It was not until 2013 that the warning was updated to address the real risks. Between 2004 and 2013 the warning labels described the risk of this nerve damage to be minimal. The warnings did not include any information about the risk of potential rapid onset, nor did it address the fact that peripheral neuropathy is permanent; there is no way to reverse the nerve damage caused by these drugs.
Karyn Grossman, from Baltimore, Maryland, has filed a Levaquin lawsuit against Johnson & Johnson claiming that their warnings about the drug were misleading. According to the complaint Karyn indicates that the information about peripheral neuropathy was at the bottom of a long list of adverse reactions, and that Johnson & Johnson claimed the symptoms could be stopped by discontinuing the use of the drug.
The fact of the matter is that even after discontinuing use of Levaquin, a patient can continue to suffer from the nerve damage indefinitely. There is no way to reverse the effects, and very few people have gone on to heal naturally over time.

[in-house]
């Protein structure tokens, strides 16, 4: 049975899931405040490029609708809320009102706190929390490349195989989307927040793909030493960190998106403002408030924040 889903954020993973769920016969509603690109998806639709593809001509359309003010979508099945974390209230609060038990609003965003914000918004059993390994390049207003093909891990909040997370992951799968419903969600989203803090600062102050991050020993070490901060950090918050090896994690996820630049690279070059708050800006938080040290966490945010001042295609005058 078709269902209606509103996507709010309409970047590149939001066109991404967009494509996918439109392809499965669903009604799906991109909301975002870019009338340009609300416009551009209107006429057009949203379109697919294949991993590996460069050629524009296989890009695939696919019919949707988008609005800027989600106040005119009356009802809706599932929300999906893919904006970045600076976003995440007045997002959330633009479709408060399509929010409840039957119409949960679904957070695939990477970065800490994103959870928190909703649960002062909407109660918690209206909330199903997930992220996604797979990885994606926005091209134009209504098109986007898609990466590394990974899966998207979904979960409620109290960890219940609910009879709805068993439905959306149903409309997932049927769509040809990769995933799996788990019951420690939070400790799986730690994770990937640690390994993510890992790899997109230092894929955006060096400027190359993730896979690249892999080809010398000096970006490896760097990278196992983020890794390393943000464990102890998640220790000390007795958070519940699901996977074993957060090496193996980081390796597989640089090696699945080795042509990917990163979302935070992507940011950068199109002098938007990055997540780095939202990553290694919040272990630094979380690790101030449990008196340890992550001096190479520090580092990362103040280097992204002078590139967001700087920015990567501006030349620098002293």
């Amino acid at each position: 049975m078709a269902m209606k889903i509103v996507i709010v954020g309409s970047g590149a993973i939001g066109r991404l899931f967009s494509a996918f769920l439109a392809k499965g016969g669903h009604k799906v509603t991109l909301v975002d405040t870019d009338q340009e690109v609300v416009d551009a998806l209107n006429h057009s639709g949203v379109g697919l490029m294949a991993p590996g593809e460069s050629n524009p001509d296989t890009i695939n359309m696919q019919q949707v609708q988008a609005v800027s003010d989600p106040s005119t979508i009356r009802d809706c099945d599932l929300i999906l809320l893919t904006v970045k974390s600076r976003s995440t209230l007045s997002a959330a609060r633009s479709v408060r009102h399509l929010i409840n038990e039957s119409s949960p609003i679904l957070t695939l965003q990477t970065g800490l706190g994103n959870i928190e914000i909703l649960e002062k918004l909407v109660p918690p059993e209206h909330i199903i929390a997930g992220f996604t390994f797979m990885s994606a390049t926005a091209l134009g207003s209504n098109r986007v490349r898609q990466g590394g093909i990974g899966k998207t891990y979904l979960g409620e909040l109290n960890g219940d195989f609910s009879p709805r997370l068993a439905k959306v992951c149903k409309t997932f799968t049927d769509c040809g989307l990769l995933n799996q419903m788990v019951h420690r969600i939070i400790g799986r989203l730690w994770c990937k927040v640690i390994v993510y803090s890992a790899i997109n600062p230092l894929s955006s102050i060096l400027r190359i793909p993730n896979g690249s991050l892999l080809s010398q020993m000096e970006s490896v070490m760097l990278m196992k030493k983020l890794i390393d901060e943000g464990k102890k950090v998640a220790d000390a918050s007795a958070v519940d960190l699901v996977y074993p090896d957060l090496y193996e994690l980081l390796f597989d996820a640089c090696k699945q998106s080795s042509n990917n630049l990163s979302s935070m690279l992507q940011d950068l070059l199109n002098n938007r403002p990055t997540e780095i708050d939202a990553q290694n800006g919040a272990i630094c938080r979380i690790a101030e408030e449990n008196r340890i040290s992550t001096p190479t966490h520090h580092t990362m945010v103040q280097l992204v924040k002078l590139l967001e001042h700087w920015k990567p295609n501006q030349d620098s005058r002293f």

In 1993, just a few years after Cipro started being sold in the US, there was a case study that looked at a 68 year old female. While treating her salmonella, the doctors prescribed Cipro. Almost immediately she suffered from peripheral neuropathy, the effects of which partially subsided when the drug was discontinued.
In 1995 another case study was done. A 74 year old male was diagnosed with a urinary tract infection and was prescribed Cipro to clear it up. Six days later he was having painful dysaesthesia (abnormal sensation in body and legs). His body was able to heal from the nerve damage, but that is not always the case.
In 2001 research was conducted on fluoroquinolones and how they relate to peripheral neuropathy. The study found that there was a strong association between the drug and nerve damage. It also indicated that further study was needed.
In 2014 the results of a study were published in the journal Neurology. These results were the most conclusive and shocking. The study discovered that new users of these drugs were twice as likely to develop nerve damage as those who never took the drug.
If you have taken one of these drugs, and you have suffered from nerve damage, you may be able to file a lawsuit. The drug companies never fully warned about the dangers of using these antibiotic drugs, and for years they never indicated that the damage caused was permanent. To get started, schedule your free consultation with a dangerous drug attorney from Arentz Law by calling 1-800-305-6000, or by filling out the contact form on this page.